It can be, but depends on where and how it is used in the sentence. A direct object is a noun phrase denoting a person or thing that is the recipient of the action of a transitive verb. For instance:The dog was struck with a rod. - Rod in this sentence is not a direct object.The child picked up a rod. - In this sentence it is. Focus on the receiver of the action.
Well, it can be. It depends on the sentence. The garden is pretty: here it's a subject I garden on the weekends: here it's a verb He is watering the garden: here it's a direct object There are tomatoes in the garden: here it's the object of a preposition
well, slow can be an adverb, verb, or adjective. verb: His broken leg slowed him down.adjective: I dislike slow people.adverb: Drive slow.
As a noun, the word 'club' can be a direct object, an indirect object, a subject, an object of a preposition, and a subject complement, depending on the sentence. Without a complete sentence, there is no way of knowing what function a noun has in a sentence.
yesNo the word always is an adverb. It is an adverb of frequency, tells you how often something happens: I always have muesli for breakfast.
yes it is
It may be. Pronouns in the objective case may be direct objects or indirect objects.
It depends on the context: this question cannot be answered without knowing how "land" is used relative to other words in the sentence or phrase. "Land" could be a direct object, but it could also be a subject, an indirect object, a verb, or the object of a preposition. Examples: Direct object: Sam owns land in Virginia. Subject: The land kept me there long after I should have left. Indirect object: Give the land your… Read More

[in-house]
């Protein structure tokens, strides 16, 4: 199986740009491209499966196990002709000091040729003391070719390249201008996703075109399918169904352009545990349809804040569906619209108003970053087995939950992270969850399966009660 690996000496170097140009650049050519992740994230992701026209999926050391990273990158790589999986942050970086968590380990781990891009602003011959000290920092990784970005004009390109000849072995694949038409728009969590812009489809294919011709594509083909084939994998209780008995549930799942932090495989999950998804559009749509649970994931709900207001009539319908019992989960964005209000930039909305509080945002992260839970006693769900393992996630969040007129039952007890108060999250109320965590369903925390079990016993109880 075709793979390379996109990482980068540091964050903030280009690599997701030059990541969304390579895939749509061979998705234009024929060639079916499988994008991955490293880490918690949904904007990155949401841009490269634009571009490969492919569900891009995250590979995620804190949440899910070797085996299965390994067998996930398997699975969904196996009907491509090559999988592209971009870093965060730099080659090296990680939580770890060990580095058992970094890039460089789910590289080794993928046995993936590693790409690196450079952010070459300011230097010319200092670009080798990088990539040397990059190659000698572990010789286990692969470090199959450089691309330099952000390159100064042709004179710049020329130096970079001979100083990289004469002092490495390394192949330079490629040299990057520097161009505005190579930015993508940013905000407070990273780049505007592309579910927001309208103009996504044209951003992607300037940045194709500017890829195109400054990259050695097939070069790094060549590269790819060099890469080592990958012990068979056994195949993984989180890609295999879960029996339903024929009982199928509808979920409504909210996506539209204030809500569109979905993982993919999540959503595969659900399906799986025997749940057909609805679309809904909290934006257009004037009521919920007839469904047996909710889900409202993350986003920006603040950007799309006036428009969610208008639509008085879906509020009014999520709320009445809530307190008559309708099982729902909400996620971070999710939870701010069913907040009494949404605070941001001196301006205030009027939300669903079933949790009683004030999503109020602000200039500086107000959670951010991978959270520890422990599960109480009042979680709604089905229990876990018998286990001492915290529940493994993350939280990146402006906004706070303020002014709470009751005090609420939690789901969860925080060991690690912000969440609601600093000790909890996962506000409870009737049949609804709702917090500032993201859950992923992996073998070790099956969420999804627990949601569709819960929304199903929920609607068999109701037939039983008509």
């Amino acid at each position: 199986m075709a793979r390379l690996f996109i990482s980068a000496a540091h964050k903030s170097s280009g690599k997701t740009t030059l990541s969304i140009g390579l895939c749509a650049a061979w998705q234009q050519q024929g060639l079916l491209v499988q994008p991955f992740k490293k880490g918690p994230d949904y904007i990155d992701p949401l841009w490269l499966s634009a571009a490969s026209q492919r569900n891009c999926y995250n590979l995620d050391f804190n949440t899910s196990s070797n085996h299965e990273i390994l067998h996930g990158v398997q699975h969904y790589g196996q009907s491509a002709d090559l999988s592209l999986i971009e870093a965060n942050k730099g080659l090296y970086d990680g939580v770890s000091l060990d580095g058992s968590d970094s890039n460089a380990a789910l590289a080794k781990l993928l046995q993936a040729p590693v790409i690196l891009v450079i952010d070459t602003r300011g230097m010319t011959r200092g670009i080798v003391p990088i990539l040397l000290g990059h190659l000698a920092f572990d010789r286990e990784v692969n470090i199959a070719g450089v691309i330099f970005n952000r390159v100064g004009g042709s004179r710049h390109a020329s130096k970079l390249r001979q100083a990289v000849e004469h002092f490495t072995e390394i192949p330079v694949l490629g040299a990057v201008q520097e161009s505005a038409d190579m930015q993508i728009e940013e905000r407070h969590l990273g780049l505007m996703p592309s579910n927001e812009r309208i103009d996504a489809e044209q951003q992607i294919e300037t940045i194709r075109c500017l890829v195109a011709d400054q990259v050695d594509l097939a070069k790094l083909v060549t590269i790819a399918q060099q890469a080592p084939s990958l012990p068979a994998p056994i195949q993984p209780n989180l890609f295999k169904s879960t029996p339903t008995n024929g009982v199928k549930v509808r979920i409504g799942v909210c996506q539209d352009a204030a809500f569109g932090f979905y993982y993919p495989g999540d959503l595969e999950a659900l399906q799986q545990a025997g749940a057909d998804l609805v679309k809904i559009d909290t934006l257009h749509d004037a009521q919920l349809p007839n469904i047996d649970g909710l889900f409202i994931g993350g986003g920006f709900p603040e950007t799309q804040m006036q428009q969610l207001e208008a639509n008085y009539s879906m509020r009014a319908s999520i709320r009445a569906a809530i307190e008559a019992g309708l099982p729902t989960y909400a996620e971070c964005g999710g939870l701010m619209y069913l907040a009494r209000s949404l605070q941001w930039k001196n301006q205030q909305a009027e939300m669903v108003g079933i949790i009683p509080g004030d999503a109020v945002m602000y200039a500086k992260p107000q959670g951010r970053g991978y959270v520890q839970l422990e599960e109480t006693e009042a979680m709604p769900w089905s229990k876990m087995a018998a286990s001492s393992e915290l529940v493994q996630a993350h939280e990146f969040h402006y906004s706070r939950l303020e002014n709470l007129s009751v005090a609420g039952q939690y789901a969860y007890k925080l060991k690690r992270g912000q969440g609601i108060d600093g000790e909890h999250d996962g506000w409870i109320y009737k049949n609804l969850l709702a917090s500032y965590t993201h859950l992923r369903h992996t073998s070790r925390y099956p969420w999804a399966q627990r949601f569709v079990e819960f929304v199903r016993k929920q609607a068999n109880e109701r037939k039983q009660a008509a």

A direct object is a part of a sentence, and not a part of speech. Dinner is a noun. Whether or not it is a direct object depends on how it is used. "Dinner was good."Here, dinner is a subject. (Something was good. What was good? Dinner.)"I ate dinner."Here, dinner is a direct object. (I ate something. What did you eat? Dinner.)"I like eating cashews with my dinner."Here, dinner is the object of a preposition… Read More
Jim is a proper noun. As with any noun it can be a direct object, indirect object depending on how it is used in a sentence. Whether a noun is an indirect object does not depending on anything do do with the noun itself. The indirect object is indirectly affected by the action of the sentence. It is the subject of the sentence "Jim ate a hot dog." It is the direct object of "Sally… Read More
It can be both it depends on how you use the word. I gave Cher the flowers - Cher is indirect object. The indirect object always goes before the direct object (the flowers). I like Cher - Cher is the direct object.
Site is a word, it can be a noun or a verb. It depends on how it is used in a sentence which decides if it is an indirect object, direct object or subject etc
Yes. Jack got a taxi for me. direct object - taxi indirect object - me
A name can be a direct object. The direct object is a noun that the action of a sentence is done to. John hates Jill. Jill is the direct object.